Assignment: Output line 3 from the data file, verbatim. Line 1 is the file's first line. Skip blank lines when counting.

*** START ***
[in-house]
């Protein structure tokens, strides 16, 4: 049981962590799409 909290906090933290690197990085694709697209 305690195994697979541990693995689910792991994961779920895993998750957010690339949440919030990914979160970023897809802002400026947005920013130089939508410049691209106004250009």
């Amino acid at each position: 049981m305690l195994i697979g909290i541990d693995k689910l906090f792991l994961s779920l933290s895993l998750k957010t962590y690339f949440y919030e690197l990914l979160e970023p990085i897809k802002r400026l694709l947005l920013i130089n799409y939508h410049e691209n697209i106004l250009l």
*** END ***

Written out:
């Amino acid at each position: 049981m305690l195994i697979g909290i541990d693995k689910l906090f792991l994961s779920l933290s895993l998750k957010t962590y690339f949440y919030e690197l990914l979160e970023p990085i897809k802002r400026l694709l947005l920013i130089n799409y939508h410049e691209n697209i106004l250009l």